In the run-up to the Chinese Communist Party convention this year, troubles are coming to the Chinese economy not as single spies but battalions. This must be of considerable concern for a vulnerable US and global economy. Until now, China has been the world’s main engine of economic growth. It has also been the world’s largest consumer of international commodities and a very large export market for the highly export-dependent German economy.
One major source of the Chinese economy’s recent troubles has been President Xi Jinping’s zero-tolerance COVID policy. In an effort to eradicate the pandemic, Xi locked down major cities like Shanghai and Beijing. At times this involved more than 350 million workers unable to work normally.
Little wonder then that the formerly fast-growing Chinese economy ground to a virtual halt. It managed to eke out only a 0.4% growth rate over the fiscal year that ended in July. That fell far short of the government’s 5.5% target.
There seems little prospect this damaging COVID policy will be reversed anytime soon. Seeking a third term as president at the forthcoming Communist Party Convention, Xi can’t afford to lose face by making a COVID-policy U-turn. Yet this very likely will delay any Chinese economic rebound.
Serious signs of trouble are also resurfacing in China’s all-important property sector. That sector accounts for almost 30% of the country’s economy and almost 70% of household wealth.
Already last year, 30 Chinese property developers, including most importantly Evergrande, began defaulting on their debt mountains. They did so against the backdrop of the government’s effort to rein in credit expansion to put China’s housing market on a more sustainable basis.
They also did so at a time when the Chinese property bubble led to an estimated 65 million unoccupied housing units and credit expanding at a faster clip than that which preceded the US 2007 housing market bust. A sure sign that the Chinese property market bubble is now bursting is the steady decline in property prices over the past year.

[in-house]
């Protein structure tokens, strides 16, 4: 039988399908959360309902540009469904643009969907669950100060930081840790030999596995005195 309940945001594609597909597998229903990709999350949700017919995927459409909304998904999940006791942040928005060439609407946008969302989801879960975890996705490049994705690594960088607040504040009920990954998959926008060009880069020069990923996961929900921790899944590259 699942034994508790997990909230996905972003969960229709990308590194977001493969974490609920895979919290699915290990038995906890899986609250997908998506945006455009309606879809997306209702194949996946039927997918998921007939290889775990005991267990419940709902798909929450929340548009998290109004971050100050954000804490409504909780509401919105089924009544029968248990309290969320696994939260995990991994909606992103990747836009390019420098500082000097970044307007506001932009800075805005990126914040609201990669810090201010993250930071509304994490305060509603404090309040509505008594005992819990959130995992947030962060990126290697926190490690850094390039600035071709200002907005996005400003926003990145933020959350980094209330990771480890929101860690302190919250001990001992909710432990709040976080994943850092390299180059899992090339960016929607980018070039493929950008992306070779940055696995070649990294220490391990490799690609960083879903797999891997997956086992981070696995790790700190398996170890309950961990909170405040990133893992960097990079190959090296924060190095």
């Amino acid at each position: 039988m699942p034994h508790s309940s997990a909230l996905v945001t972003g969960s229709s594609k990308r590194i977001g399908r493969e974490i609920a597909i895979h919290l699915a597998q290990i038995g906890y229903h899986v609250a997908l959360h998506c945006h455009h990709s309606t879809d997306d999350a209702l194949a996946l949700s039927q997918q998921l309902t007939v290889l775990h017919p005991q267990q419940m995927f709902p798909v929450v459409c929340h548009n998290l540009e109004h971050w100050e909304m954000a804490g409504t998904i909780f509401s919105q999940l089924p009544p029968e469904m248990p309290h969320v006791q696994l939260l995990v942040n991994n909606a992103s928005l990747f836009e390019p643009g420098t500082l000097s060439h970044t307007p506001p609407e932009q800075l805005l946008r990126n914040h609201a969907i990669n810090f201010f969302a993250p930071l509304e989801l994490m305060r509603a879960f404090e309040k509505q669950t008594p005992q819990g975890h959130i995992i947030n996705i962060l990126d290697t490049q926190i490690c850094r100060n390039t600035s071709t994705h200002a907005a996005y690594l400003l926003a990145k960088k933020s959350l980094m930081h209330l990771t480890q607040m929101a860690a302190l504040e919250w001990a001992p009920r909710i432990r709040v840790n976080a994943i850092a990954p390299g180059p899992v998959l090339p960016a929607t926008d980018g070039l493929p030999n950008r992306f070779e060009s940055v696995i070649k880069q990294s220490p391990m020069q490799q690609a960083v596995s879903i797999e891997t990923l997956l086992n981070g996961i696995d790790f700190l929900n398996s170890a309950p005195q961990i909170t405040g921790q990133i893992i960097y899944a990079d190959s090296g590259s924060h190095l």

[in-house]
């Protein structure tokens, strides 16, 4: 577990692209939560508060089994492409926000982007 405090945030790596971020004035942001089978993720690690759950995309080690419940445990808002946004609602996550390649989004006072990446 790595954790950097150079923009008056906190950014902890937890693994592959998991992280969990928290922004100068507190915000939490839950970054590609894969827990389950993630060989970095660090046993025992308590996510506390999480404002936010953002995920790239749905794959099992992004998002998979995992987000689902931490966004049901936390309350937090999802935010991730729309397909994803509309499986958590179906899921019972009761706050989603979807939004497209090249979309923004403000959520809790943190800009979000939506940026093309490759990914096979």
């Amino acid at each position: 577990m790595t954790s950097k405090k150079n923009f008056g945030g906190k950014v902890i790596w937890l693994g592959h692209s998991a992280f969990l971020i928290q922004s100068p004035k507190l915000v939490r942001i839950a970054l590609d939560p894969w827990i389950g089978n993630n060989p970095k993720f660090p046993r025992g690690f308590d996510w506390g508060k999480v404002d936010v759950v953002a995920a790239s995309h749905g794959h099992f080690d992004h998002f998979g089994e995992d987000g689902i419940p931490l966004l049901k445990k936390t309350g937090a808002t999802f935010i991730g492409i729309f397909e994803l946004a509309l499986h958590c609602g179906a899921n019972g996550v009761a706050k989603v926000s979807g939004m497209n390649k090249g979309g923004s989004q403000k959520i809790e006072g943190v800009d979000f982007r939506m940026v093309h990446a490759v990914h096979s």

China’s property crisis seems to be deepening as a growing number of households refuse to make mortgage payments on properties they bought but are yet to be completed. This mortgage boycott, which now involves around a million households, could cause China’s property crisis to spread to the country’s banking system. That, in turn, threatens to hobble the country’s growth prospects by landing its banking system with a mountain of non-performing loans much as occurred during Japan’s lost economic decade.
As if this were not sufficient reason for concern, China has been engaging in aggressive military exercises near Taiwan, perhaps to distract from its economic woes in the run-up to the convention. This is already discouraging foreign investment and raising questions about the wisdom of relying on China as a key part of the global supply chain and on Taiwan as an important supplier of electronic chips.
There’s never a good time for a slowdown in China, the world’s second-largest economy. However, now seems a particularly bad time for the challenged economies of the United States and other nations. Economic powerhouse Germany, which is highly dependent on China for its exports, is already having to cope with large Russian energy-supply cuts. At the same time, the heavily indebted emerging-market economies, already on the cusp of default, can ill-afford additional downward pressure on international commodity prices that a further slowing in the Chinese economy would entail.
From a US perspective, the grim Chinese outlook has to raise questions about the wisdom of the Federal Reserve’s current hawkish monetary policy when the US already appears to be on the cusp of a recession. Not only is China’s slowing economy likely to continue relieving US inflationary pressure by contributing to a further decline in international energy and food prices; it’s also likely to restrict US export prospects by contributing to a further slowing in the global economy.
Desmond Lachman is a senior fellow at the American Enterprise Institute. He was a deputy director in the International Monetary Fund’s Policy Development and Review Department and chief emerging-market economic strategist at Salomon Smith Barney.